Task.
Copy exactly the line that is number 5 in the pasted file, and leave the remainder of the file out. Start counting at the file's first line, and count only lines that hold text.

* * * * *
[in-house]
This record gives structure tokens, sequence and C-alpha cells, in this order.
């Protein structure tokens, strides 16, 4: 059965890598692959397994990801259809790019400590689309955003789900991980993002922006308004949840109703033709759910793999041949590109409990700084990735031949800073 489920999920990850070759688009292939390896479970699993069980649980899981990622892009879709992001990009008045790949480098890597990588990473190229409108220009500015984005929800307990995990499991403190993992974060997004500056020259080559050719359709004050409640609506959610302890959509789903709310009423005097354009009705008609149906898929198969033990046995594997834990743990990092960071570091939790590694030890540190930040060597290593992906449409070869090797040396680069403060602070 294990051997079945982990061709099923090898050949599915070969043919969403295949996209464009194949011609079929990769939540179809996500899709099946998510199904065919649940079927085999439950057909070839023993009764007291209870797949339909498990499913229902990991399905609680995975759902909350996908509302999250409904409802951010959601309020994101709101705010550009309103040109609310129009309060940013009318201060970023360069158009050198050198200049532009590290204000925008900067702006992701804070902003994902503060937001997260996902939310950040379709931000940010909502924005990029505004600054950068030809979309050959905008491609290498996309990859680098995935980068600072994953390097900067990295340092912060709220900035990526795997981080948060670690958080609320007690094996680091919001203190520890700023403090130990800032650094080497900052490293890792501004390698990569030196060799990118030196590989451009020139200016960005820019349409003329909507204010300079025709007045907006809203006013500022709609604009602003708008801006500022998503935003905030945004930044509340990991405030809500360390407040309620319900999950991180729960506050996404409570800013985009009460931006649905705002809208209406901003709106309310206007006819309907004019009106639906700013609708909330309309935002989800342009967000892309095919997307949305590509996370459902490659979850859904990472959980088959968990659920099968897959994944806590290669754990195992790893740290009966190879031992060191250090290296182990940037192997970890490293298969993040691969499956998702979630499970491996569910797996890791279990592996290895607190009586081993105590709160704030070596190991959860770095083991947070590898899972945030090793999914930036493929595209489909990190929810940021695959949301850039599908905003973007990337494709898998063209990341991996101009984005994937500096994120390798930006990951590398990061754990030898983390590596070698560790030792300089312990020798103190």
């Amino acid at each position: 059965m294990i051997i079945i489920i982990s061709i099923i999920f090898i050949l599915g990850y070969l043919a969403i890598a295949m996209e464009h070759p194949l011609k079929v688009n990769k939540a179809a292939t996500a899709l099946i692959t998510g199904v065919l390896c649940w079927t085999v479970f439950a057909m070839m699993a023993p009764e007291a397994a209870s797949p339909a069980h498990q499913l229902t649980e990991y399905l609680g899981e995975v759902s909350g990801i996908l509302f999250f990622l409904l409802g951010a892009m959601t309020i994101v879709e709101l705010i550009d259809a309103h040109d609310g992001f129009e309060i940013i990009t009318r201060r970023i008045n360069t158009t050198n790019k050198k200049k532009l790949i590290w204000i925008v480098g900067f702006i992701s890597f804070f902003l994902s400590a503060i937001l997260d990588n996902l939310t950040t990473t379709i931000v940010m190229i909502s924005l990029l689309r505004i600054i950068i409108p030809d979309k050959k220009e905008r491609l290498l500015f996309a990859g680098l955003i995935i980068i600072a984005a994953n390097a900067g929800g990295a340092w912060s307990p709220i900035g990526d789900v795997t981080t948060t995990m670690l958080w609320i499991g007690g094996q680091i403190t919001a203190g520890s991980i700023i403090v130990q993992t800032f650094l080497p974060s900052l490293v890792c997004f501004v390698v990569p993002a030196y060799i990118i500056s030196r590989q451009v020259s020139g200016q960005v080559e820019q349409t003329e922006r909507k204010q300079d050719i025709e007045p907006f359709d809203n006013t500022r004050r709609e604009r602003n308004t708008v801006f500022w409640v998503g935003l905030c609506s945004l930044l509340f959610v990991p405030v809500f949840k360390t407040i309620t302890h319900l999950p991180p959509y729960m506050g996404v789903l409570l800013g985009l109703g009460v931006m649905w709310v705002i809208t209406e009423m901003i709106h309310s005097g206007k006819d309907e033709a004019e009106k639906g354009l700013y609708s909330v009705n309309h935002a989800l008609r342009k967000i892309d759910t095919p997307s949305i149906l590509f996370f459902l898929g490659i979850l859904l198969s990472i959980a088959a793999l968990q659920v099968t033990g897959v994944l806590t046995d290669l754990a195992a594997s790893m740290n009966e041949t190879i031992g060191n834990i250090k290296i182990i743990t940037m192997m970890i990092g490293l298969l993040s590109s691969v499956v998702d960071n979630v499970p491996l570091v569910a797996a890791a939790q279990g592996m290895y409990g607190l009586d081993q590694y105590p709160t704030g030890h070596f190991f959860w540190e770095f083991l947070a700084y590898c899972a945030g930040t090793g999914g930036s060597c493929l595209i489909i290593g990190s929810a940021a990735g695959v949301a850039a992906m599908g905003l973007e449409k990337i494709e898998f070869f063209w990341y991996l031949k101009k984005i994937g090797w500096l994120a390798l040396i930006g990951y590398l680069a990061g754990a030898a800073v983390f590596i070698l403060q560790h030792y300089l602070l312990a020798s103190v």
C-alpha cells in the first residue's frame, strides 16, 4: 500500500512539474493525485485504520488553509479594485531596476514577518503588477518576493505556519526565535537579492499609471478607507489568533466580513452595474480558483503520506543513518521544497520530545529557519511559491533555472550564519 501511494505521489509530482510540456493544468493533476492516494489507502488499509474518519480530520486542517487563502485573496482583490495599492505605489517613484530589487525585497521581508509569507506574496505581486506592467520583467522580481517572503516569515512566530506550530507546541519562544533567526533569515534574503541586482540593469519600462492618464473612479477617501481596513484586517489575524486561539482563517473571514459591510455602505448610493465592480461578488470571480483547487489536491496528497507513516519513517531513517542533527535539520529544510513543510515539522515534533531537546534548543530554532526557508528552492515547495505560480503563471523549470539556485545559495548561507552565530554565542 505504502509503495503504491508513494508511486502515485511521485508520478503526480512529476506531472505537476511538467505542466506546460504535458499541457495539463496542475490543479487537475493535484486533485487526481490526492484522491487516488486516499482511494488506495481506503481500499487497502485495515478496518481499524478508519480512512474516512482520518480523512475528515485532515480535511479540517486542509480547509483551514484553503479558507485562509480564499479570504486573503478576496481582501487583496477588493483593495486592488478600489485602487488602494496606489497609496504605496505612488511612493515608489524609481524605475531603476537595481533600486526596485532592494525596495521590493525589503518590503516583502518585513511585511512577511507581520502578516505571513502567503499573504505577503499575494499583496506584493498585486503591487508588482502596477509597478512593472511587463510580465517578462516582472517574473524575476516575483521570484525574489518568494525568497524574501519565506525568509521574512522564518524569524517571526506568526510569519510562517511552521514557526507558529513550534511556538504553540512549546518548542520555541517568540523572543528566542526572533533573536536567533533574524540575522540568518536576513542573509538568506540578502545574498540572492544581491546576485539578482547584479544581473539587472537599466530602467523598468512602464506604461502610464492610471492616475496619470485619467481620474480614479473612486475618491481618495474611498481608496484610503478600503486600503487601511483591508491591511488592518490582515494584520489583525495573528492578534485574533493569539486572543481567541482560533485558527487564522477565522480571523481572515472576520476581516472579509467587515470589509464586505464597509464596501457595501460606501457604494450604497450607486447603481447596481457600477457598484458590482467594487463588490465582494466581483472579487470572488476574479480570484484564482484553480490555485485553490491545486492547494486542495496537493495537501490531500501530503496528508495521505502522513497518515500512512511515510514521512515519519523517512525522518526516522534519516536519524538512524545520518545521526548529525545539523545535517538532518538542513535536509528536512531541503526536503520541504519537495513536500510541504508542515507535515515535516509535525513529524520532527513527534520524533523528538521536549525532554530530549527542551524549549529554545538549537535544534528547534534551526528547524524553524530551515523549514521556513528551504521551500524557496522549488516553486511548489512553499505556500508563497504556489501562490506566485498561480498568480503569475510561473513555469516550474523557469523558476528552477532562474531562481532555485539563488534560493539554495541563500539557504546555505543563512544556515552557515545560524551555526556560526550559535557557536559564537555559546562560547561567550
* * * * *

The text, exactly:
C-alpha cells in the first residue's frame, strides 16, 4: 500500500512539474493525485485504520488553509479594485531596476514577518503588477518576493505556519526565535537579492499609471478607507489568533466580513452595474480558483503520506543513518521544497520530545529557519511559491533555472550564519 501511494505521489509530482510540456493544468493533476492516494489507502488499509474518519480530520486542517487563502485573496482583490495599492505605489517613484530589487525585497521581508509569507506574496505581486506592467520583467522580481517572503516569515512566530506550530507546541519562544533567526533569515534574503541586482540593469519600462492618464473612479477617501481596513484586517489575524486561539482563517473571514459591510455602505448610493465592480461578488470571480483547487489536491496528497507513516519513517531513517542533527535539520529544510513543510515539522515534533531537546534548543530554532526557508528552492515547495505560480503563471523549470539556485545559495548561507552565530554565542 505504502509503495503504491508513494508511486502515485511521485508520478503526480512529476506531472505537476511538467505542466506546460504535458499541457495539463496542475490543479487537475493535484486533485487526481490526492484522491487516488486516499482511494488506495481506503481500499487497502485495515478496518481499524478508519480512512474516512482520518480523512475528515485532515480535511479540517486542509480547509483551514484553503479558507485562509480564499479570504486573503478576496481582501487583496477588493483593495486592488478600489485602487488602494496606489497609496504605496505612488511612493515608489524609481524605475531603476537595481533600486526596485532592494525596495521590493525589503518590503516583502518585513511585511512577511507581520502578516505571513502567503499573504505577503499575494499583496506584493498585486503591487508588482502596477509597478512593472511587463510580465517578462516582472517574473524575476516575483521570484525574489518568494525568497524574501519565506525568509521574512522564518524569524517571526506568526510569519510562517511552521514557526507558529513550534511556538504553540512549546518548542520555541517568540523572543528566542526572533533573536536567533533574524540575522540568518536576513542573509538568506540578502545574498540572492544581491546576485539578482547584479544581473539587472537599466530602467523598468512602464506604461502610464492610471492616475496619470485619467481620474480614479473612486475618491481618495474611498481608496484610503478600503486600503487601511483591508491591511488592518490582515494584520489583525495573528492578534485574533493569539486572543481567541482560533485558527487564522477565522480571523481572515472576520476581516472579509467587515470589509464586505464597509464596501457595501460606501457604494450604497450607486447603481447596481457600477457598484458590482467594487463588490465582494466581483472579487470572488476574479480570484484564482484553480490555485485553490491545486492547494486542495496537493495537501490531500501530503496528508495521505502522513497518515500512512511515510514521512515519519523517512525522518526516522534519516536519524538512524545520518545521526548529525545539523545535517538532518538542513535536509528536512531541503526536503520541504519537495513536500510541504508542515507535515515535516509535525513529524520532527513527534520524533523528538521536549525532554530530549527542551524549549529554545538549537535544534528547534534551526528547524524553524530551515523549514521556513528551504521551500524557496522549488516553486511548489512553499505556500508563497504556489501562490506566485498561480498568480503569475510561473513555469516550474523557469523558476528552477532562474531562481532555485539563488534560493539554495541563500539557504546555505543563512544556515552557515545560524551555526556560526550559535557557536559564537555559546562560547561567550